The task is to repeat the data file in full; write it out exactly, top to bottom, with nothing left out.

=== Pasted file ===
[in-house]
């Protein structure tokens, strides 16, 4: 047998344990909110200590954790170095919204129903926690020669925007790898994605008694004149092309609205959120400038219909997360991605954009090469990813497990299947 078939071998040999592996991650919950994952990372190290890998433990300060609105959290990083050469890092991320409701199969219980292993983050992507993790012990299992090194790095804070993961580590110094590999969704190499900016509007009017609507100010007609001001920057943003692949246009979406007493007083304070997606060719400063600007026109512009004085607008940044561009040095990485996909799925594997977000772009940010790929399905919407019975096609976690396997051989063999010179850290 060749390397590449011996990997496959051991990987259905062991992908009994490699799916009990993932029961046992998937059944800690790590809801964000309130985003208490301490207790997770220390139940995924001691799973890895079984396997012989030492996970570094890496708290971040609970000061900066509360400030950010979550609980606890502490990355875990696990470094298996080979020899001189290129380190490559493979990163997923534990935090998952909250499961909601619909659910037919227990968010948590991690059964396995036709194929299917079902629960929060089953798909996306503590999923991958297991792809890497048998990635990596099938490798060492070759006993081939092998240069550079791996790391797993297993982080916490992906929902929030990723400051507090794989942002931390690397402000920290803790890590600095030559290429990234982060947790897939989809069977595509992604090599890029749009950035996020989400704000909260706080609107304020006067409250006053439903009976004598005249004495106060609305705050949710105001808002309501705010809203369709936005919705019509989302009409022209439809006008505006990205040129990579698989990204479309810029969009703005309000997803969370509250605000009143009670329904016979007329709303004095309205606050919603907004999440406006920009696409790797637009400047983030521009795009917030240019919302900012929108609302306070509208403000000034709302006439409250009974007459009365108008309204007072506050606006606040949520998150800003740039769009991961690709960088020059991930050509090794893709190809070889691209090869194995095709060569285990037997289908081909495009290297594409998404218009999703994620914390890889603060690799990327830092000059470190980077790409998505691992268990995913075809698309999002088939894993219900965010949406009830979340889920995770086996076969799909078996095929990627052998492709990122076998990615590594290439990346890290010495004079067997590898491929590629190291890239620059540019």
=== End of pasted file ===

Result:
[in-house]
């Protein structure tokens, strides 16, 4: 047998344990909110200590954790170095919204129903926690020669925007790898994605008694004149092309609205959120400038219909997360991605954009090469990813497990299947 078939071998040999592996991650919950994952990372190290890998433990300060609105959290990083050469890092991320409701199969219980292993983050992507993790012990299992090194790095804070993961580590110094590999969704190499900016509007009017609507100010007609001001920057943003692949246009979406007493007083304070997606060719400063600007026109512009004085607008940044561009040095990485996909799925594997977000772009940010790929399905919407019975096609976690396997051989063999010179850290 060749390397590449011996990997496959051991990987259905062991992908009994490699799916009990993932029961046992998937059944800690790590809801964000309130985003208490301490207790997770220390139940995924001691799973890895079984396997012989030492996970570094890496708290971040609970000061900066509360400030950010979550609980606890502490990355875990696990470094298996080979020899001189290129380190490559493979990163997923534990935090998952909250499961909601619909659910037919227990968010948590991690059964396995036709194929299917079902629960929060089953798909996306503590999923991958297991792809890497048998990635990596099938490798060492070759006993081939092998240069550079791996790391797993297993982080916490992906929902929030990723400051507090794989942002931390690397402000920290803790890590600095030559290429990234982060947790897939989809069977595509992604090599890029749009950035996020989400704000909260706080609107304020006067409250006053439903009976004598005249004495106060609305705050949710105001808002309501705010809203369709936005919705019509989302009409022209439809006008505006990205040129990579698989990204479309810029969009703005309000997803969370509250605000009143009670329904016979007329709303004095309205606050919603907004999440406006920009696409790797637009400047983030521009795009917030240019919302900012929108609302306070509208403000000034709302006439409250009974007459009365108008309204007072506050606006606040949520998150800003740039769009991961690709960088020059991930050509090794893709190809070889691209090869194995095709060569285990037997289908081909495009290297594409998404218009999703994620914390890889603060690799990327830092000059470190980077790409998505691992268990995913075809698309999002088939894993219900965010949406009830979340889920995770086996076969799909078996095929990627052998492709990122076998990615590594290439990346890290010495004079067997590898491929590629190291890239620059540019």